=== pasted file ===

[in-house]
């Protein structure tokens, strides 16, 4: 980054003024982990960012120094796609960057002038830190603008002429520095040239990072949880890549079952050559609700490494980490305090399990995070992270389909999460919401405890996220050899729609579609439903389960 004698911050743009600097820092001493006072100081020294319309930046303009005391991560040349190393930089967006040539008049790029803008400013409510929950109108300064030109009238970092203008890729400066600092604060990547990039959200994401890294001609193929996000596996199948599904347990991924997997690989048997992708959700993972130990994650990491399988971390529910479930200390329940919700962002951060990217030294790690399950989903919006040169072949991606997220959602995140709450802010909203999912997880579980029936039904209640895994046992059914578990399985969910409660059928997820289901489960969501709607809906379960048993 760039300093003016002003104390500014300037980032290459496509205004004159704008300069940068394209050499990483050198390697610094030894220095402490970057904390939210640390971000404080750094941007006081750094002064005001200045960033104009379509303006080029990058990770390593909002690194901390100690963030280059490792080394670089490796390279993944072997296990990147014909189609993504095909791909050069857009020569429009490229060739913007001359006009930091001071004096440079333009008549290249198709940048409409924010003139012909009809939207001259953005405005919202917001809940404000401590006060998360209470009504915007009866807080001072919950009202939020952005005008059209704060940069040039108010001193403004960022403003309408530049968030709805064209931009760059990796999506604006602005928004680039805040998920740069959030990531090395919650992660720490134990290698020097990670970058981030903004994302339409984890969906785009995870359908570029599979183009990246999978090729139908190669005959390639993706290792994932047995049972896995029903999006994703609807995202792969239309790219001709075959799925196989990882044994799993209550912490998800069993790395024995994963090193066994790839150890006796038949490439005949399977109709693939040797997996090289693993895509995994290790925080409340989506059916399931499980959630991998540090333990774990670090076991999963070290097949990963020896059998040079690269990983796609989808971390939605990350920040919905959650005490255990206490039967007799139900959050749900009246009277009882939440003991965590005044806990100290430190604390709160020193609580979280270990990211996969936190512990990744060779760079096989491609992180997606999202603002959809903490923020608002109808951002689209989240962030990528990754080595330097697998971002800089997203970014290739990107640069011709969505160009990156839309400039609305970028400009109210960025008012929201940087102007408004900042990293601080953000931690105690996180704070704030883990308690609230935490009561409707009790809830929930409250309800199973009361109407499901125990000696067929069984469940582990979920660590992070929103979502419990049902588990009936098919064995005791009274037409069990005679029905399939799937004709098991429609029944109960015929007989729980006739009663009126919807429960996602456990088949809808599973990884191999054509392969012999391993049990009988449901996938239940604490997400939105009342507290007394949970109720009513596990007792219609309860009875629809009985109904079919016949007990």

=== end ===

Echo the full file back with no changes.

[in-house]
């Protein structure tokens, strides 16, 4: 980054003024982990960012120094796609960057002038830190603008002429520095040239990072949880890549079952050559609700490494980490305090399990995070992270389909999460919401405890996220050899729609579609439903389960 004698911050743009600097820092001493006072100081020294319309930046303009005391991560040349190393930089967006040539008049790029803008400013409510929950109108300064030109009238970092203008890729400066600092604060990547990039959200994401890294001609193929996000596996199948599904347990991924997997690989048997992708959700993972130990994650990491399988971390529910479930200390329940919700962002951060990217030294790690399950989903919006040169072949991606997220959602995140709450802010909203999912997880579980029936039904209640895994046992059914578990399985969910409660059928997820289901489960969501709607809906379960048993 760039300093003016002003104390500014300037980032290459496509205004004159704008300069940068394209050499990483050198390697610094030894220095402490970057904390939210640390971000404080750094941007006081750094002064005001200045960033104009379509303006080029990058990770390593909002690194901390100690963030280059490792080394670089490796390279993944072997296990990147014909189609993504095909791909050069857009020569429009490229060739913007001359006009930091001071004096440079333009008549290249198709940048409409924010003139012909009809939207001259953005405005919202917001809940404000401590006060998360209470009504915007009866807080001072919950009202939020952005005008059209704060940069040039108010001193403004960022403003309408530049968030709805064209931009760059990796999506604006602005928004680039805040998920740069959030990531090395919650992660720490134990290698020097990670970058981030903004994302339409984890969906785009995870359908570029599979183009990246999978090729139908190669005959390639993706290792994932047995049972896995029903999006994703609807995202792969239309790219001709075959799925196989990882044994799993209550912490998800069993790395024995994963090193066994790839150890006796038949490439005949399977109709693939040797997996090289693993895509995994290790925080409340989506059916399931499980959630991998540090333990774990670090076991999963070290097949990963020896059998040079690269990983796609989808971390939605990350920040919905959650005490255990206490039967007799139900959050749900009246009277009882939440003991965590005044806990100290430190604390709160020193609580979280270990990211996969936190512990990744060779760079096989491609992180997606999202603002959809903490923020608002109808951002689209989240962030990528990754080595330097697998971002800089997203970014290739990107640069011709969505160009990156839309400039609305970028400009109210960025008012929201940087102007408004900042990293601080953000931690105690996180704070704030883990308690609230935490009561409707009790809830929930409250309800199973009361109407499901125990000696067929069984469940582990979920660590992070929103979502419990049902588990009936098919064995005791009274037409069990005679029905399939799937004709098991429609029944109960015929007989729980006739009663009126919807429960996602456990088949809808599973990884191999054509392969012999391993049990009988449901996938239940604490997400939105009342507290007394949970109720009513596990007792219609309860009875629809009985109904079919016949007990």